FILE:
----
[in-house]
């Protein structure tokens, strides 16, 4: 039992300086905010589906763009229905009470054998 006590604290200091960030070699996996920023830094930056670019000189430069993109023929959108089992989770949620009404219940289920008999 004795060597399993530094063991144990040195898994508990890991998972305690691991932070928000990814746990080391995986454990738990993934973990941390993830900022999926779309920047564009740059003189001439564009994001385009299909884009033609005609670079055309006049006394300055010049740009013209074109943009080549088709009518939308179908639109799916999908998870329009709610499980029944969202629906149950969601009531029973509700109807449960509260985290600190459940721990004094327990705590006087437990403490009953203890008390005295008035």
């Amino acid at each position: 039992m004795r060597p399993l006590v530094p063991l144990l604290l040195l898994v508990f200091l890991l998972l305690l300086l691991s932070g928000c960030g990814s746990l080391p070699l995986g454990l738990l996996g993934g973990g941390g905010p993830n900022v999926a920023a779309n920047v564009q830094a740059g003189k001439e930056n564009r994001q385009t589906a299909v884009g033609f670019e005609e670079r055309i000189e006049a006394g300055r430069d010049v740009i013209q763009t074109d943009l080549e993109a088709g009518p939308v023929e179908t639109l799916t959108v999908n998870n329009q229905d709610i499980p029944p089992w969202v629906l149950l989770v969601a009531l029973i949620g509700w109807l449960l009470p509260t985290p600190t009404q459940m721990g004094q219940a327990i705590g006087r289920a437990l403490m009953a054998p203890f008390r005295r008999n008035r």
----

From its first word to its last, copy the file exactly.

[in-house]
């Protein structure tokens, strides 16, 4: 039992300086905010589906763009229905009470054998 006590604290200091960030070699996996920023830094930056670019000189430069993109023929959108089992989770949620009404219940289920008999 004795060597399993530094063991144990040195898994508990890991998972305690691991932070928000990814746990080391995986454990738990993934973990941390993830900022999926779309920047564009740059003189001439564009994001385009299909884009033609005609670079055309006049006394300055010049740009013209074109943009080549088709009518939308179908639109799916999908998870329009709610499980029944969202629906149950969601009531029973509700109807449960509260985290600190459940721990004094327990705590006087437990403490009953203890008390005295008035």
């Amino acid at each position: 039992m004795r060597p399993l006590v530094p063991l144990l604290l040195l898994v508990f200091l890991l998972l305690l300086l691991s932070g928000c960030g990814s746990l080391p070699l995986g454990l738990l996996g993934g973990g941390g905010p993830n900022v999926a920023a779309n920047v564009q830094a740059g003189k001439e930056n564009r994001q385009t589906a299909v884009g033609f670019e005609e670079r055309i000189e006049a006394g300055r430069d010049v740009i013209q763009t074109d943009l080549e993109a088709g009518p939308v023929e179908t639109l799916t959108v999908n998870n329009q229905d709610i499980p029944p089992w969202v629906l149950l989770v969601a009531l029973i949620g509700w109807l449960l009470p509260t985290p600190t009404q459940m721990g004094q219940a327990i705590g006087r289920a437990l403490m009953a054998p203890f008390r005295r008999n008035r």